The Department of Anthropology at the University of Maine invites applications for an academic-year tenure-track position in anthropology with expertise linked to climate change in the Arctic/Sub-Arctic region, with special attention to indigenous peoples. The appointment will be made at the rank of Assistant Professor, anticipated to begin on August 30, 2021. The ideal candidate will help to address critical research and teaching needs relevant to major challenges facing humanity in the 21st century and may approach these topics from various subfields including political, environmental, or economic anthropology. Candidates examining these issues with attention to race, gender, and social or environmental justice are encouraged to apply, as are those with experience using quantitative and/or GIS methods in teaching and research. This position will strengthen the university’s expertise in the human dimensions of climate change research – a critical need in this signature area. The successful candidate will have an active research program, a record of scholarly excellence, and the ability to obtain external funding. The successful candidate will also be expected to participate in UMaine Arctic, an initiative designed to bring together people from diverse backgrounds who share interests in the Arctic  (

The successful candidate’s research and teaching expertise will contribute to the Department’s undergraduate programs in Anthropology, Human Dimensions of Climate Change, and International Affairs, and to its graduate program in Anthropology and Environmental Policy. Teaching responsibilities may include rotations of existing courses such as Climate Change, Societies, and Cultures; Conservation Anthropology; Numerical Methods in Anthropology; Human Dimensions of Climate Change; Ecological Anthropology; or Sociocultural Theory in Anthropology. Area studies courses in Arctic/Sub-Arctic human-environment dynamics, and/or Arctic/Canadian/Maine Maritimes connections would also be encouraged. The ordinary teaching assignment is 2/2. An ongoing, productive research program is expected, as is service to the department, college, university, and profession.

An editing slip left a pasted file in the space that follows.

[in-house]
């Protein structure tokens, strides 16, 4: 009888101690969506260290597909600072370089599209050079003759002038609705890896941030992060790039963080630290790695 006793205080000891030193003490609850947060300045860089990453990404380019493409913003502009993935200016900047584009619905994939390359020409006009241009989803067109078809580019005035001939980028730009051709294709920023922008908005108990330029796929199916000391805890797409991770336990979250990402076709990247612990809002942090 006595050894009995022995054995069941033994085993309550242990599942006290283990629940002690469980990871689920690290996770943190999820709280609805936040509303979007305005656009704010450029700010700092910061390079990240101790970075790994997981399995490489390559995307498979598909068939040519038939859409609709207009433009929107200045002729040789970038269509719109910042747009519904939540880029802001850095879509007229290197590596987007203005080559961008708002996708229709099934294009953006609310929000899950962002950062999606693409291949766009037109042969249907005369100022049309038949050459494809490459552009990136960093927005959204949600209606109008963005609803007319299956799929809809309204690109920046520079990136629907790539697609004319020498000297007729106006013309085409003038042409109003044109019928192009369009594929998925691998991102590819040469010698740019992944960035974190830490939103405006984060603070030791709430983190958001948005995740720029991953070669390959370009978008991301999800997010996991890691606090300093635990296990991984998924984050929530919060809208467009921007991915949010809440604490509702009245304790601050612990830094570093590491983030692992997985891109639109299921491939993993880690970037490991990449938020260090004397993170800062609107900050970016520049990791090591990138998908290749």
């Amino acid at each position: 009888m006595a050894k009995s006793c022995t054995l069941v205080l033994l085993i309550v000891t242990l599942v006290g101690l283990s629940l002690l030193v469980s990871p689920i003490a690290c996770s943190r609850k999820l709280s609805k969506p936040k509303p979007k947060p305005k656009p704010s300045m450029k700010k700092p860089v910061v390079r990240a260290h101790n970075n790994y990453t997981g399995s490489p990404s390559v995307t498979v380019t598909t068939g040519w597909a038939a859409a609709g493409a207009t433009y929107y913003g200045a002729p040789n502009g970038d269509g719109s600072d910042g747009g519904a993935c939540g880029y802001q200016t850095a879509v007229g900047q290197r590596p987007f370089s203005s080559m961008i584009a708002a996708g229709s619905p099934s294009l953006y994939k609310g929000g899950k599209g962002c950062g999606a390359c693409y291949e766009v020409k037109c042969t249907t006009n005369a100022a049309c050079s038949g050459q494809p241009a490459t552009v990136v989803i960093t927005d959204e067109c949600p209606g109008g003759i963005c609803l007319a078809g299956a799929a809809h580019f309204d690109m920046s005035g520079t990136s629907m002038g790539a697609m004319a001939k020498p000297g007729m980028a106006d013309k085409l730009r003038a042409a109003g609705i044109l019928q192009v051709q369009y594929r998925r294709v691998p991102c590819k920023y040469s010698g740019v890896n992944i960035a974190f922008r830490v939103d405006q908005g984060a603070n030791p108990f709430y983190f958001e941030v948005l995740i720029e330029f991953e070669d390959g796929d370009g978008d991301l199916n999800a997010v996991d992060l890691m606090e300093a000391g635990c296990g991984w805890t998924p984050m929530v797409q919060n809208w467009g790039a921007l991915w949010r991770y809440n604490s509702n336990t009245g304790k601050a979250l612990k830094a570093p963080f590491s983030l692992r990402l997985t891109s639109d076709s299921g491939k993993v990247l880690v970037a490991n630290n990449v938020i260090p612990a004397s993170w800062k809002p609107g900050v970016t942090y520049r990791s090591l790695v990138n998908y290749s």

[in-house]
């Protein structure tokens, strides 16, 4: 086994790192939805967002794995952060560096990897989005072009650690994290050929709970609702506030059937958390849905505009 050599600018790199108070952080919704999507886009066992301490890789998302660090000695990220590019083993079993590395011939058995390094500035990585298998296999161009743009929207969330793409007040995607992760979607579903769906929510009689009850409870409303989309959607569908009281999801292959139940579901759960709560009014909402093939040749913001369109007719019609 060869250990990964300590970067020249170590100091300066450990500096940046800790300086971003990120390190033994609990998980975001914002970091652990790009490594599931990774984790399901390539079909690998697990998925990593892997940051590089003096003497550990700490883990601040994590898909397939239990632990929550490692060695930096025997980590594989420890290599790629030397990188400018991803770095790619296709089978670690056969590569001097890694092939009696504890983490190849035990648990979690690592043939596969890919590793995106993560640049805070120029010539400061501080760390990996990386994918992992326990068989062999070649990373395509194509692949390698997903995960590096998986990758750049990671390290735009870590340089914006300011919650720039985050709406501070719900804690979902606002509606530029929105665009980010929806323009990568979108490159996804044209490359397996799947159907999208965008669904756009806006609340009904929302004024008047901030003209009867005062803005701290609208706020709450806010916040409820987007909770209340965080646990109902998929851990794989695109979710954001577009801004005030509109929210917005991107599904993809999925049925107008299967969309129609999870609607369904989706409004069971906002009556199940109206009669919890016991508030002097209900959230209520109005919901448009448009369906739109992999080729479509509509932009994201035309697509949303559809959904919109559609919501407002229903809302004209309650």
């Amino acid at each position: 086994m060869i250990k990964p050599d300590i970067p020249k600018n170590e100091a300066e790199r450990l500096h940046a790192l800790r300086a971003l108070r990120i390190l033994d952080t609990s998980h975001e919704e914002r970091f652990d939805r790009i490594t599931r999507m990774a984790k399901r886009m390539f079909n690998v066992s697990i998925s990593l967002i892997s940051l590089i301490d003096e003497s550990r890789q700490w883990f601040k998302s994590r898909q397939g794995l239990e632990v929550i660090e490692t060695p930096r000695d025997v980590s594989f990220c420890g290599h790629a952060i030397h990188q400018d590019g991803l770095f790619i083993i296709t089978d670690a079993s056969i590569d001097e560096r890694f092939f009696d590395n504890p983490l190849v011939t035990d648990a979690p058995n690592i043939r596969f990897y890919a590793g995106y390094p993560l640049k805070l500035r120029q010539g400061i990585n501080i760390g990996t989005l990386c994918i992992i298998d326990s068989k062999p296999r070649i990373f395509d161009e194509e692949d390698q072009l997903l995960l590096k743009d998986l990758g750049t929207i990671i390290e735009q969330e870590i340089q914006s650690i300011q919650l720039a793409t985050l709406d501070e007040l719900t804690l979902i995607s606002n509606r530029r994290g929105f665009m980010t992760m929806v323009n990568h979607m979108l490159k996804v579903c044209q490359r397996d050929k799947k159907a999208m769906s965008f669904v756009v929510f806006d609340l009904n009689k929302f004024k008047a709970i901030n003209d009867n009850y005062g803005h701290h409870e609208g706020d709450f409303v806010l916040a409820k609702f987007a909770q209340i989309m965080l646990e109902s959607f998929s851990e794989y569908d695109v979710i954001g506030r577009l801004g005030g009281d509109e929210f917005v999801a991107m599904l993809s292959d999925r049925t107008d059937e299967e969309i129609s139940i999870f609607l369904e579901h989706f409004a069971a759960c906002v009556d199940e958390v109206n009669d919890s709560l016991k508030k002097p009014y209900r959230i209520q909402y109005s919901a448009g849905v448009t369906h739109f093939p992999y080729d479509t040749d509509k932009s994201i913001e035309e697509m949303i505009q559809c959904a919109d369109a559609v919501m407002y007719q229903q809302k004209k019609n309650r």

The Department’s faculty is highly collegial, interdisciplinary, and collaborative with other programs and research centers at the University of Maine, including the Climate Change Institute, Native American Programs, the Canadian-American Center, the School of Earth and Climate Sciences, the School of Marine Sciences, and the School of Biology and Ecology, among others. Opportunities to seek cooperating appointments with one or more of these units are available. More information about our faculty and programs can be found on our departmental website ( 

The University of Maine is an equal opportunity institution ( We strongly encourage women and scholars from historically underrepresented groups to apply.

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